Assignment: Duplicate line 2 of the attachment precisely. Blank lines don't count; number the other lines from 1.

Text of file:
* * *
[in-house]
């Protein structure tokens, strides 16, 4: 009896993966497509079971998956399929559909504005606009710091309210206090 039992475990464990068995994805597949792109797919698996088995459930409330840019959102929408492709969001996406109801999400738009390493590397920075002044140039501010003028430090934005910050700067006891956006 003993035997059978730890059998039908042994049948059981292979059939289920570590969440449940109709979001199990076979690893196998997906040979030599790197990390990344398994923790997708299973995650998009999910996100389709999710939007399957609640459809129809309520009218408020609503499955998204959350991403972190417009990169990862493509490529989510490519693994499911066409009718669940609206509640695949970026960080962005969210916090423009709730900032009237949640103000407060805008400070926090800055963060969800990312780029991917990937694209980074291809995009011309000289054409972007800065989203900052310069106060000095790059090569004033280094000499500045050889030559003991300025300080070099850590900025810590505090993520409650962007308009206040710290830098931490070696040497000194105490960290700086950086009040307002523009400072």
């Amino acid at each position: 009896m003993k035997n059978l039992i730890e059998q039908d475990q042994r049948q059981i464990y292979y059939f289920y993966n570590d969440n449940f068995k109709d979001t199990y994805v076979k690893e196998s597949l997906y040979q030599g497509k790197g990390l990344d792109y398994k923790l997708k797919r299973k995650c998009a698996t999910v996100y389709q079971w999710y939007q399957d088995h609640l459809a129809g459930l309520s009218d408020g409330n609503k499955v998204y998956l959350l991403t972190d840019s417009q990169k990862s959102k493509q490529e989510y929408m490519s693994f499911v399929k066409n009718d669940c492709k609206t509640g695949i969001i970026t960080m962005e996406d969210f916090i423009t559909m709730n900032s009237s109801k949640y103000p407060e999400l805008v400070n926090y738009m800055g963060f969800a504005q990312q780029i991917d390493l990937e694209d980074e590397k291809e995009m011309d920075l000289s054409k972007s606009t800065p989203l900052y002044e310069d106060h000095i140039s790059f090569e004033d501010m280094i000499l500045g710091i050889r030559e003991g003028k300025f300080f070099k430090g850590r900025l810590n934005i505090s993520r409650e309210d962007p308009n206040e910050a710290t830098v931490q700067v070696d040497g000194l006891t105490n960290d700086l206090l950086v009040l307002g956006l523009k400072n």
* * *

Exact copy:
């Protein structure tokens, strides 16, 4: 009896993966497509079971998956399929559909504005606009710091309210206090 039992475990464990068995994805597949792109797919698996088995459930409330840019959102929408492709969001996406109801999400738009390493590397920075002044140039501010003028430090934005910050700067006891956006 003993035997059978730890059998039908042994049948059981292979059939289920570590969440449940109709979001199990076979690893196998997906040979030599790197990390990344398994923790997708299973995650998009999910996100389709999710939007399957609640459809129809309520009218408020609503499955998204959350991403972190417009990169990862493509490529989510490519693994499911066409009718669940609206509640695949970026960080962005969210916090423009709730900032009237949640103000407060805008400070926090800055963060969800990312780029991917990937694209980074291809995009011309000289054409972007800065989203900052310069106060000095790059090569004033280094000499500045050889030559003991300025300080070099850590900025810590505090993520409650962007308009206040710290830098931490070696040497000194105490960290700086950086009040307002523009400072």